When Nora meets Mrs. Newstead she seems frightened and agitated. A soon as her husband leave the two alone together Adela gives Nora an address book, tells her to call Herbert and not to tell her husband. Nora promises to do so, but foolishly waits until the next day. That night Mrs. Newstead dies unexpectedly. The reader a cannot but help suspect foul play and the culprit seems to be no one else but Arthur, the husband. But can it really be as simple as that?
I was expecting this to turn into something along the lines of the Had I But Known School of mystery fiction pioneered by Mary Roberts Rinehart and Mignon Eberhart. Nora truly seemed to be one of those dimwitted heroines who sees everything too late and then regrets not taking action earlier. So much of the first few chapters seemed all too familiar, I'd read it before many times. I was haunted by similar scenes in Eberhart's The Patient in Room 18, Rinehart's The Window of the White Cat, Some May Watch by Ethel Lina White as well as her chilling short story "An Unlocked Window". The US publishers must have recognized this aspect of the book for they changed the original prosaic title to the luridly Gothic Death Lifts the Latch.
|US 1st edition (Smith & Durrell, 1946)|
The brilliance of Don't Open the Door lies in a clever touch in the the narrative structure. Gilbert has us follow the murderer in certain sections told from that point of view. We are almost convinced who we are supposed to think he is. Yes, the murderer is identified with a male pronoun late in the novel. But the story is told in such a way that the person we think he is turns out to be completely wrong.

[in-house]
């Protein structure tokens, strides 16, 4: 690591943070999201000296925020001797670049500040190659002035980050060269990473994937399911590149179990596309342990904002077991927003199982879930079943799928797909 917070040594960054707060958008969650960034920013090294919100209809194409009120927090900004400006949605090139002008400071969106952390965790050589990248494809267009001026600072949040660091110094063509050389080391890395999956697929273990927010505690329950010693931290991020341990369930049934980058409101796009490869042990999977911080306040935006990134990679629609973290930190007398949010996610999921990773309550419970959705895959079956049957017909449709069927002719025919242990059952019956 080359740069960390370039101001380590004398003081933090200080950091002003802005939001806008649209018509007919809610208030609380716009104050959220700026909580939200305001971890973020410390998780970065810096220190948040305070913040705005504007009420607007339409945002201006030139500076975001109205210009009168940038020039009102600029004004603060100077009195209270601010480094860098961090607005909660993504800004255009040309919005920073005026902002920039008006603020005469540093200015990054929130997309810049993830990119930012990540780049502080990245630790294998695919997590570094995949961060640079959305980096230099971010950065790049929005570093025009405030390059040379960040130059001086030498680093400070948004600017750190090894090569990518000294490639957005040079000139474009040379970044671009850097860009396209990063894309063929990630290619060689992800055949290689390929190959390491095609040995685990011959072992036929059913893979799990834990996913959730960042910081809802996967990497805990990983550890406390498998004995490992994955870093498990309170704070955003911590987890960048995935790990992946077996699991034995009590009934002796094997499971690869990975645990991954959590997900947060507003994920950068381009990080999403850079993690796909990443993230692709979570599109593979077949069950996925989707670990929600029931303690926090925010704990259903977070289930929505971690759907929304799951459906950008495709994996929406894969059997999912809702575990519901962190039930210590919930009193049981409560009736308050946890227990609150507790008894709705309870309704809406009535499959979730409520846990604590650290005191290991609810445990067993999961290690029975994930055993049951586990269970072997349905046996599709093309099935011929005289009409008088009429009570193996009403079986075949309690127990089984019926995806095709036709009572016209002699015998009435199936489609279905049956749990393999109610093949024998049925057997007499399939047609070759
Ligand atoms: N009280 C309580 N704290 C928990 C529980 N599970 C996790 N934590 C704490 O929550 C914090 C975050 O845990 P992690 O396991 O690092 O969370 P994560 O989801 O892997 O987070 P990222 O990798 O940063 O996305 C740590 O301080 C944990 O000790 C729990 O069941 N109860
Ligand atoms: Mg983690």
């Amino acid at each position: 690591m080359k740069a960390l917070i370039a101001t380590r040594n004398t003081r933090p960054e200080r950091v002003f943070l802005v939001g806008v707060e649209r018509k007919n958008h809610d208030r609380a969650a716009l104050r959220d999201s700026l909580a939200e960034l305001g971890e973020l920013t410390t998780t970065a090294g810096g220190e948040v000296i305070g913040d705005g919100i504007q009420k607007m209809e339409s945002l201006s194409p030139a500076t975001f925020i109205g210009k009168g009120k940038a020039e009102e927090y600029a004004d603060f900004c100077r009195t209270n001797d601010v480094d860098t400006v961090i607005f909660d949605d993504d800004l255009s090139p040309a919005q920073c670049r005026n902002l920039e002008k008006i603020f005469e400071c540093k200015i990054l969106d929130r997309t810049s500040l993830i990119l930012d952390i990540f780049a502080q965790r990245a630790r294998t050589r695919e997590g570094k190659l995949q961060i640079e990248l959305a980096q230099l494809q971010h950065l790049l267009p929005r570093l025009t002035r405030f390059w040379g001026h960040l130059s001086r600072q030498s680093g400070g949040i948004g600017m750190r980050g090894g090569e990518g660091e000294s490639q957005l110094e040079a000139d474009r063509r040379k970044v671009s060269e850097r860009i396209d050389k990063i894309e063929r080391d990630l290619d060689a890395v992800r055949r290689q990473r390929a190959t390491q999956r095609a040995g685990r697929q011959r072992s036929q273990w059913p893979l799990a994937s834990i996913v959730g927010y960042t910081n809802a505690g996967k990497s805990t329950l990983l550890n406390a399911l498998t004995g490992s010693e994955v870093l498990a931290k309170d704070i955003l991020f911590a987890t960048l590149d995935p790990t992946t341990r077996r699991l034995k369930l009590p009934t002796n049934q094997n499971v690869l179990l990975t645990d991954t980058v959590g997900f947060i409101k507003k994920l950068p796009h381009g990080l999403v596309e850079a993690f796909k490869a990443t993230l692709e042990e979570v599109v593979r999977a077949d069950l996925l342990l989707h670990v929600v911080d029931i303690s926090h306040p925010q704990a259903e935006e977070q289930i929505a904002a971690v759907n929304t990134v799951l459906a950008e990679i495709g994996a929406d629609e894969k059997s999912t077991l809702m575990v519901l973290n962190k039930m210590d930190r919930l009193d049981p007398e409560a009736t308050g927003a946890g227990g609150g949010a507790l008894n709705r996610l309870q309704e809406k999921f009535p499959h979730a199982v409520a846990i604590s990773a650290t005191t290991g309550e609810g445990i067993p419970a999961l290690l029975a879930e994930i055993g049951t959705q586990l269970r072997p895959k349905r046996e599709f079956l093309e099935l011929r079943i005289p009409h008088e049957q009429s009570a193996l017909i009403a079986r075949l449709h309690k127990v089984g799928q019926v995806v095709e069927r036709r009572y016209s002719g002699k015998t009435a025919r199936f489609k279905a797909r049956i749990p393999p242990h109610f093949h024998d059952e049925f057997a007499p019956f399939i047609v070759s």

Once again this mystery novel is remarkable for Gilbert's skillful blend of subgenres. Never fully satisfied with the confines of detective novel formulas Gilbert will always veer out of whodunnit territory into the land of thrillers. Equally comfortable in either mode Gilbert often enjoyed exploring viewpoint, playing with narrative, and focussing on the culprit's actions and motives while the heroes and heroines desperately try to uncover the truth before more mayhem occurs. In Don't Open the Door the touches are so matter-of-fact the reader is convinced that Gilbert has all but told us the killer's name. However, the final pages come with Gilbert's trademark unexpected twist, one that may come as a real shock to those not keen to her tricks or who failed to pay close attention to subtle details.
|US 1st paperback|
(Bantam #768, 1950)
QUOTES: Arthur Crook: "The woman with a conscience. If you ask me a conscience is like a Rolls-Royce. It's ostentatious unless you're sure you can afford it."
Getting past Crook was something quite different. Because in spite of what he'd just said he knew a lot about Crook, and he'd sooner be cornered by a rat. You can kick a rat off sometimes, but Crook would be as difficult to escape as an octopus.
He grinned in his turn; and he went on grinning till he looked like the wolf after it had eaten Red Riding Hood's grandmother.
"Marriage can be as wild as the jungle. I ought to know. I sometimes wondered if I'd married the original Tarzan."